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Greg Prince and Jason Fry
Faith and Fear in Flushing made its debut on Feb. 16, 2005, the brainchild of two longtime friends and lifelong Met fans.

Greg Prince discovered the Mets when he was 6, during the magical summer of 1969. He is a Long Island-based writer, editor and communications consultant. Contact him here.

Jason Fry is a Brooklyn writer whose first memories include his mom leaping up and down cheering for Rusty Staub. Check out his other writing here.

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Was This Game Really Necessary?

This weekend was my annual get-together with my college pals, and while I’m never happy to miss a Mets game, Mets-Royals is about as missable as it gets.

Like my blog partner, I have nothing against the Royals — in fact, I have a certain distracted, information-free affection for them. Back in the late 1970s, a Kansas City Royals cap was the first thing I ever bought with my own money, which arrived a few days before my birthday with a note from my grandparents. My parents took me to Herman’s Sporting Goods at the Smith Haven Mall, and I returned with a deep blue hat with a white KC on it, to the bafflement of friends, neighbors and myself. Maybe I bought a Royals cap as some sort of youthful rebellion against Yankee hegemony, since they were the fated October opponent back then. Or maybe I bought a Royals cap because that was where my eye had alighted when I panicked and decided I had to make up my mind what to buy or my parents would take me home and I’d have nothing.

Let’s say I bought the Royals cap out of youthful rebellion and all that. It sounds better.

Anyway, I noted in passing that the Mets had beaten the Royals in extras one night and lost in extras the next night and David Wright had departed for the foreseeable future. Our friends dispersed and it was early Sunday afternoon and frankly it sounded pretty nice to spend a couple of hours watching the further-reduced Mets try to knock off the thoroughly anonymous Royals.

Which is where everything went wrong.

You know how in “A Clockwork Orange” Alex is temporarily cured of his drooglike ways through aversion therapy, forced to watch violent movies with his eyelids propped open until mere images make him sick? Well, if for some reason I ever need to be forcibly separated from baseball, this is the game the re-education police should pick. I think two showings of this debacle would leave me screaming and retching at the first stanza of “Take Me Out to the Ballgame.”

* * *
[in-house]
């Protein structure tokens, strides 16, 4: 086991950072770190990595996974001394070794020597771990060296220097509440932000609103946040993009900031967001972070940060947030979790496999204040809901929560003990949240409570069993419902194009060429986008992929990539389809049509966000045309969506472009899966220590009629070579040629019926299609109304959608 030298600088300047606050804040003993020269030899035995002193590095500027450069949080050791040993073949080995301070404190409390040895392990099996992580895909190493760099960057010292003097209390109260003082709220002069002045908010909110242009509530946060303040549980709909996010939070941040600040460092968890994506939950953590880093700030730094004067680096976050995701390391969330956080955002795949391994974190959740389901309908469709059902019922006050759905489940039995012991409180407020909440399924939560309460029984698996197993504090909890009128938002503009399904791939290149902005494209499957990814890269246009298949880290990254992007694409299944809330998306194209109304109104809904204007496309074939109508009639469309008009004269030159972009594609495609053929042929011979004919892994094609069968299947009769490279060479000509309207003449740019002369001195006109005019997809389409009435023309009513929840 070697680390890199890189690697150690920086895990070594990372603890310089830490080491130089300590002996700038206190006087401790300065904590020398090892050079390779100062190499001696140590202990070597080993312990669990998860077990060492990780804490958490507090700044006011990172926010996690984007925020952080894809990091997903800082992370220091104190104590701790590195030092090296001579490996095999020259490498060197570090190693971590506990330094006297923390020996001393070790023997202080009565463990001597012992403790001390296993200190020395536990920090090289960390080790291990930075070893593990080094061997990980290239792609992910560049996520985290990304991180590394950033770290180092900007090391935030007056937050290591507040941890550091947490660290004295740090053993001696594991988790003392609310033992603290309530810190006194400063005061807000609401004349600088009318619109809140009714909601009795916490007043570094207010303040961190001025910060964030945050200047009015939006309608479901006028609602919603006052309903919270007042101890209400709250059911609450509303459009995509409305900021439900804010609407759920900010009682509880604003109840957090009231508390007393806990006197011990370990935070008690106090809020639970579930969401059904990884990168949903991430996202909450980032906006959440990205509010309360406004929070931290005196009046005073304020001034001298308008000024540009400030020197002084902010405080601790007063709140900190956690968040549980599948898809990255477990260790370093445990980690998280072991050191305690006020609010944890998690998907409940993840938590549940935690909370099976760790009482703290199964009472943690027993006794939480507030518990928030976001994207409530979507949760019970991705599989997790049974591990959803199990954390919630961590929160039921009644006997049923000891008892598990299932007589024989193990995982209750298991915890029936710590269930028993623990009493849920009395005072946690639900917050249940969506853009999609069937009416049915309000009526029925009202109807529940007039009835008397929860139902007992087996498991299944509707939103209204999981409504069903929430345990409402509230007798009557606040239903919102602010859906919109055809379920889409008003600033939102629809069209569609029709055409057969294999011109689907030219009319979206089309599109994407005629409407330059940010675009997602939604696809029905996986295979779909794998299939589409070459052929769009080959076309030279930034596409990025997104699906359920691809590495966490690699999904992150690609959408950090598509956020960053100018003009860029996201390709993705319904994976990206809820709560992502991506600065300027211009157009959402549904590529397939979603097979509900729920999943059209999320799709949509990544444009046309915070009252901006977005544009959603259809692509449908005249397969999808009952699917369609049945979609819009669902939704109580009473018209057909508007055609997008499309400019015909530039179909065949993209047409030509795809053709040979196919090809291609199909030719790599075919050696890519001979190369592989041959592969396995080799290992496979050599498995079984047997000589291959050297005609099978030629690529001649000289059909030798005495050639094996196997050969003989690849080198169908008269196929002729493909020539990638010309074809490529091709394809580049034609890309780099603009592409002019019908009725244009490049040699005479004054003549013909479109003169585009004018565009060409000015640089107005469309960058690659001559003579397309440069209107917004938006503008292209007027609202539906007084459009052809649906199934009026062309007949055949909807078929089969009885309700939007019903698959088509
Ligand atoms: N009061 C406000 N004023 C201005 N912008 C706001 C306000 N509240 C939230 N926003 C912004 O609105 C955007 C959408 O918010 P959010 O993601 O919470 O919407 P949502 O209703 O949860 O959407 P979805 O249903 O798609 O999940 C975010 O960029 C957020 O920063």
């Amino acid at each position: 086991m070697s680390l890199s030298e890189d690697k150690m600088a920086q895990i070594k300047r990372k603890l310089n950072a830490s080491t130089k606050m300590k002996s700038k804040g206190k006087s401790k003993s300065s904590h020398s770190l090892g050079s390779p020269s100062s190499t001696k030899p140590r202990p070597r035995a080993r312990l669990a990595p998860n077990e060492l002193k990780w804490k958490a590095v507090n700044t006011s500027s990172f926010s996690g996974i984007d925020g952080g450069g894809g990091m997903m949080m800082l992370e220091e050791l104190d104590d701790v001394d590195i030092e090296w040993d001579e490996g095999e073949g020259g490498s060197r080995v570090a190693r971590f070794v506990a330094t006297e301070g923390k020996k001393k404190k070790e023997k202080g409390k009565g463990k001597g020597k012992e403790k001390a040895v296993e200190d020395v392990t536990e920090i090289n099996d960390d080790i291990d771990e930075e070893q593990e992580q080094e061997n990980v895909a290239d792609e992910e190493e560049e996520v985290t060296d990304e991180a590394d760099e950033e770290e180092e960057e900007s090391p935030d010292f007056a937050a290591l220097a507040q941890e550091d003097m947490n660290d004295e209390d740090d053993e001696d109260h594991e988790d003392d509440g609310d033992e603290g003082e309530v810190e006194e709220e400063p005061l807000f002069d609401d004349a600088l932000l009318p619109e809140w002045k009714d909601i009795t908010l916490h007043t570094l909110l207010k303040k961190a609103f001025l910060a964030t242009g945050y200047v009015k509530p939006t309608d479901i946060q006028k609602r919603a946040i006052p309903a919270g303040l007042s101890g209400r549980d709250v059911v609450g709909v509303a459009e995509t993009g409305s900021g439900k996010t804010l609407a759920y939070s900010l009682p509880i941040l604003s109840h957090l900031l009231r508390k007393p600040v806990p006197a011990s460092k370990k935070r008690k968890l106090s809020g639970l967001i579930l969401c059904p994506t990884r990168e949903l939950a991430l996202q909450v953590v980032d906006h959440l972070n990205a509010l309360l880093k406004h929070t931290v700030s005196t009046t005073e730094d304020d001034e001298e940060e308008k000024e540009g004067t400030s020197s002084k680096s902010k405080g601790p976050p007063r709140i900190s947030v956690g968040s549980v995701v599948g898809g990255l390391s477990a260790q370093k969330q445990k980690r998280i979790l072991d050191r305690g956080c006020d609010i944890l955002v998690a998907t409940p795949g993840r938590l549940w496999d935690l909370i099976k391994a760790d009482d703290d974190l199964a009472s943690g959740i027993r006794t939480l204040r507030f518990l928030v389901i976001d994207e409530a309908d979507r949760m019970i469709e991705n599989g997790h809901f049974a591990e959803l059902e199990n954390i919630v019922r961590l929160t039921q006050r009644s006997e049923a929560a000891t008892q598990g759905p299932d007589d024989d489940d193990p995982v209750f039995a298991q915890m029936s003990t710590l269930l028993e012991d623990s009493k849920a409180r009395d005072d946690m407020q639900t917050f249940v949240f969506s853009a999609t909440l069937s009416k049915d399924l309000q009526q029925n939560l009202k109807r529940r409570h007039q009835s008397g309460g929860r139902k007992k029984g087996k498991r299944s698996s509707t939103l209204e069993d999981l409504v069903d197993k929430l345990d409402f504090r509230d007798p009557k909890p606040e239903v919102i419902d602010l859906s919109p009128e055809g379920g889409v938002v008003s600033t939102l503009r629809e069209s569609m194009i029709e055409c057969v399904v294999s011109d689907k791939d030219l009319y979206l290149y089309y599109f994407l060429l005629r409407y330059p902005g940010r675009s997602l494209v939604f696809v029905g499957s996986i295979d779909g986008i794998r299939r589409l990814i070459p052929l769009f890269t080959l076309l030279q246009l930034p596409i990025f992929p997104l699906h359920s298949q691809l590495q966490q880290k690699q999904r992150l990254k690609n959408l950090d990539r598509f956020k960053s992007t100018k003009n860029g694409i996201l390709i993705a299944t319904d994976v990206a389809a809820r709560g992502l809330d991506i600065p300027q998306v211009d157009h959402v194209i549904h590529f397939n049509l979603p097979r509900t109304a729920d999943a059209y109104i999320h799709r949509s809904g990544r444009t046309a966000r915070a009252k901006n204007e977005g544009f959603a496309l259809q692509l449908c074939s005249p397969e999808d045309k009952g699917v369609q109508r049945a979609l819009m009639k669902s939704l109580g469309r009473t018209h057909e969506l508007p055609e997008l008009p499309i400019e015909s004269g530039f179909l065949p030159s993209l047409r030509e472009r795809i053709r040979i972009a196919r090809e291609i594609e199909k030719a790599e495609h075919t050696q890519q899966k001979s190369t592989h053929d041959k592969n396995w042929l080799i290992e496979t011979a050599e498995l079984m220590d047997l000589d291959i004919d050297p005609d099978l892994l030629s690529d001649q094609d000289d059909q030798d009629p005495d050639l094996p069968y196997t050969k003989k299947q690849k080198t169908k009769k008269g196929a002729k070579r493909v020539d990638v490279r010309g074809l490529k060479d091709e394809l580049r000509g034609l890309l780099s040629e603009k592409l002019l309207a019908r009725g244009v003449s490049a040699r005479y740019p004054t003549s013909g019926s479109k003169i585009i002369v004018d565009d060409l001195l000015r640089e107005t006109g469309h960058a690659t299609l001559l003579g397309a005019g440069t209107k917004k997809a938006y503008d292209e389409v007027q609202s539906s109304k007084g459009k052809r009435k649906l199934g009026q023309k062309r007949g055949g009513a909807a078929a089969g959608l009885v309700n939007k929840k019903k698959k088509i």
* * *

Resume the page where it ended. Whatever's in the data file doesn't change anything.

I mean, what a travesty. The fifth inning was the obviously excruciating part, with Marlon Byrd losing balls in the sun and John Buck chasing balls behind the plate and Royals running pell-mell around the bases — by my count Met incompetence gave Kansas City nine extra bases, which is enough to take you from incredulous to furious to numb to resigned to accepting and then back around again. Yes, Byrd’s been a wonderful find and a good leader and all that, but the Royals were playing with the same G2 star up there the same 93 million miles away, and they didn’t give the Mets any extra bases. The Mets are always tired, or beat up, or whatever the excuse happens to be, but the maladie du jour never seems to give the other guys any trouble, and I’m sick of it.

The less immediately infuriating but ultimately more aggravating part is realizing that with David Wright the Mets are a mediocre team but without him they’re fricking horrible, which is the kind of thing we all should immediately grasp but tend to forget. Wright is so modest and classy and consistent that we discount him unfairly — OK, sure, maybe he’s vanilla, but he’s the super-high-end rare Tahitian vanilla that bearded dudes here in Brooklyn sell for $18 a pint and you rhapsodize about it until all your friends are either bored into a stupor or have trucked down to Gowanus or up to Bushwick to wait in line and buy their own.

For the next month the Mets will be serving Safeway Select, and the idea of a steady diet of this is dispiriting to say the least. As Ron and Gary talked about various Frankenstein defenses of Daniel Murphy, Josh Satin, Wilmer Flores, Justin Turner, Ike Davis and Lucas Duda I found my spirits sinking until I wanted to burrow into the earth. Which combination of these players at which positions would be best? None of them, frankly — the whole thing makes me want to hibernate until Opening Day 2014.